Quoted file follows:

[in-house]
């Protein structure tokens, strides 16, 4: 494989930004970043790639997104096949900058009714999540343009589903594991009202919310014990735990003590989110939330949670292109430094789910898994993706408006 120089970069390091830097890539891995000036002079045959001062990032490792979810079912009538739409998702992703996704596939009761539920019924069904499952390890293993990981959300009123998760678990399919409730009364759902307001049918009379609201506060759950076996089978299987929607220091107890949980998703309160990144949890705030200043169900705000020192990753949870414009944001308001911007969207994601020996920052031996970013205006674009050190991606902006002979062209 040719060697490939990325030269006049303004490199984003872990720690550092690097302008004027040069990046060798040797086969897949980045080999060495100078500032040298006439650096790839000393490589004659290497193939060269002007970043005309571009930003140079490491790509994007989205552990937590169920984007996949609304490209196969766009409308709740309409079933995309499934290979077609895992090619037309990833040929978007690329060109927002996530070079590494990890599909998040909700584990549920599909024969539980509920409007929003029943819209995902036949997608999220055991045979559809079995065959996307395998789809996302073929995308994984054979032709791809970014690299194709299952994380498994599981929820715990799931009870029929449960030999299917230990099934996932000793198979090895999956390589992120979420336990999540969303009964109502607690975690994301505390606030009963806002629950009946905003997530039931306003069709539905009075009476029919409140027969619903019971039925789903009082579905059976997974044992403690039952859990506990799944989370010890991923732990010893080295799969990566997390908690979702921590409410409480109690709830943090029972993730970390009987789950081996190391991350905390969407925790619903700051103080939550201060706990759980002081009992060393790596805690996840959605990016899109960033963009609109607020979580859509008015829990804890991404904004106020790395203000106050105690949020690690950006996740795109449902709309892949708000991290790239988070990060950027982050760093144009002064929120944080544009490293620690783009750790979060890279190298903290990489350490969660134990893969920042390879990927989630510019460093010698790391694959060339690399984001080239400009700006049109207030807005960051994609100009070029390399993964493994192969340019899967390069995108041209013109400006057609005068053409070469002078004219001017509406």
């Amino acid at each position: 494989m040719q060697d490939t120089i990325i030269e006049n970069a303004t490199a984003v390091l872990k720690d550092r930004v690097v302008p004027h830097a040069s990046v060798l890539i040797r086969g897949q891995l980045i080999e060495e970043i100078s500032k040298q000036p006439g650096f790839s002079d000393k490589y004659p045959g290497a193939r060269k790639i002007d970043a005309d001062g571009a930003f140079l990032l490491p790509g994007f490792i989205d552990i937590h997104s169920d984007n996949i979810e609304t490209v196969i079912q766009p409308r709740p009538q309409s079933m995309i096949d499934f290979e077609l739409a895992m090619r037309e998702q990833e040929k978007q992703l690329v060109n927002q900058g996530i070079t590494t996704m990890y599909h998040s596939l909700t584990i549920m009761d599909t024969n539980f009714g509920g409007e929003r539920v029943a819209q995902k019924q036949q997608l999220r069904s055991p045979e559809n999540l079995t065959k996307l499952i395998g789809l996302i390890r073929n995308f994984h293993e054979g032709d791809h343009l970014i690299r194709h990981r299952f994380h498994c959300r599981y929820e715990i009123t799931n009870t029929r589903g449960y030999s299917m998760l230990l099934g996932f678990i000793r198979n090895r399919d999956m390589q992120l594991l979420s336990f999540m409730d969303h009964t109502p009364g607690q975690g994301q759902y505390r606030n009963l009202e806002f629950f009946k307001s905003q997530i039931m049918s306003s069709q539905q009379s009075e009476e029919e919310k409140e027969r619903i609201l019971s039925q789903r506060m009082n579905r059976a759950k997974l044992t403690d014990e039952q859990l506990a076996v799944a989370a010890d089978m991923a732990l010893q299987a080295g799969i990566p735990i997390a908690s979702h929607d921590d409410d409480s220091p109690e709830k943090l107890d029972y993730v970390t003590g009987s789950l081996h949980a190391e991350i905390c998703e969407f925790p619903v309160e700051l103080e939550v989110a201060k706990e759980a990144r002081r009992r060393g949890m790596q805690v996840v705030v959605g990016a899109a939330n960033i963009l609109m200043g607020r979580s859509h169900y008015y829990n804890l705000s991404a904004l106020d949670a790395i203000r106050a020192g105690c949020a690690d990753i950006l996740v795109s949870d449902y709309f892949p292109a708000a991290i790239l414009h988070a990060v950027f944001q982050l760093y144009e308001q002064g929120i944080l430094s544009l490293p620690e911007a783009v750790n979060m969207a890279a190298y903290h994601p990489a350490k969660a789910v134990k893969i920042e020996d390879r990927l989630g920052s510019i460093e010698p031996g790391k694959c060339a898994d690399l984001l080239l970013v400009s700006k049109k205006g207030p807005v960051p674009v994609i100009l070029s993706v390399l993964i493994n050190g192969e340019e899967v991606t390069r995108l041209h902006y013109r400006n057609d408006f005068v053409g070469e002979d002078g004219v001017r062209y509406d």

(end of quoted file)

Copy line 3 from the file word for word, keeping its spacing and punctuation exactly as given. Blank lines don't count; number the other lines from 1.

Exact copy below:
């Amino acid at each position: 494989m040719q060697d490939t120089i990325i030269e006049n970069a303004t490199a984003v390091l872990k720690d550092r930004v690097v302008p004027h830097a040069s990046v060798l890539i040797r086969g897949q891995l980045i080999e060495e970043i100078s500032k040298q000036p006439g650096f790839s002079d000393k490589y004659p045959g290497a193939r060269k790639i002007d970043a005309d001062g571009a930003f140079l990032l490491p790509g994007f490792i989205d552990i937590h997104s169920d984007n996949i979810e609304t490209v196969i079912q766009p409308r709740p009538q309409s079933m995309i096949d499934f290979e077609l739409a895992m090619r037309e998702q990833e040929k978007q992703l690329v060109n927002q900058g996530i070079t590494t996704m990890y599909h998040s596939l909700t584990i549920m009761d599909t024969n539980f009714g509920g409007e929003r539920v029943a819209q995902k019924q036949q997608l999220r069904s055991p045979e559809n999540l079995t065959k996307l499952i395998g789809l996302i390890r073929n995308f994984h293993e054979g032709d791809h343009l970014i690299r194709h990981r299952f994380h498994c959300r599981y929820e715990i009123t799931n009870t029929r589903g449960y030999s299917m998760l230990l099934g996932f678990i000793r198979n090895r399919d999956m390589q992120l594991l979420s336990f999540m409730d969303h009964t109502p009364g607690q975690g994301q759902y505390r606030n009963l009202e806002f629950f009946k307001s905003q997530i039931m049918s306003s069709q539905q009379s009075e009476e029919e919310k409140e027969r619903i609201l019971s039925q789903r506060m009082n579905r059976a759950k997974l044992t403690d014990e039952q859990l506990a076996v799944a989370a010890d089978m991923a732990l010893q299987a080295g799969i990566p735990i997390a908690s979702h929607d921590d409410d409480s220091p109690e709830k943090l107890d029972y993730v970390t003590g009987s789950l081996h949980a190391e991350i905390c998703e969407f925790p619903v309160e700051l103080e939550v989110a201060k706990e759980a990144r002081r009992r060393g949890m790596q805690v996840v705030v959605g990016a899109a939330n960033i963009l609109m200043g607020r979580s859509h169900y008015y829990n804890l705000s991404a904004l106020d949670a790395i203000r106050a020192g105690c949020a690690d990753i950006l996740v795109s949870d449902y709309f892949p292109a708000a991290i790239l414009h988070a990060v950027f944001q982050l760093y144009e308001q002064g929120i944080l430094s544009l490293p620690e911007a783009v750790n979060m969207a890279a190298y903290h994601p990489a350490k969660a789910v134990k893969i920042e020996d390879r990927l989630g920052s510019i460093e010698p031996g790391k694959c060339a898994d690399l984001l080239l970013v400009s700006k049109k205006g207030p807005v960051p674009v994609i100009l070029s993706v390399l993964i493994n050190g192969e340019e899967v991606t390069r995108l041209h902006y013109r400006n057609d408006f005068v053409g070469e002979d002078g004219v001017r062209y509406d």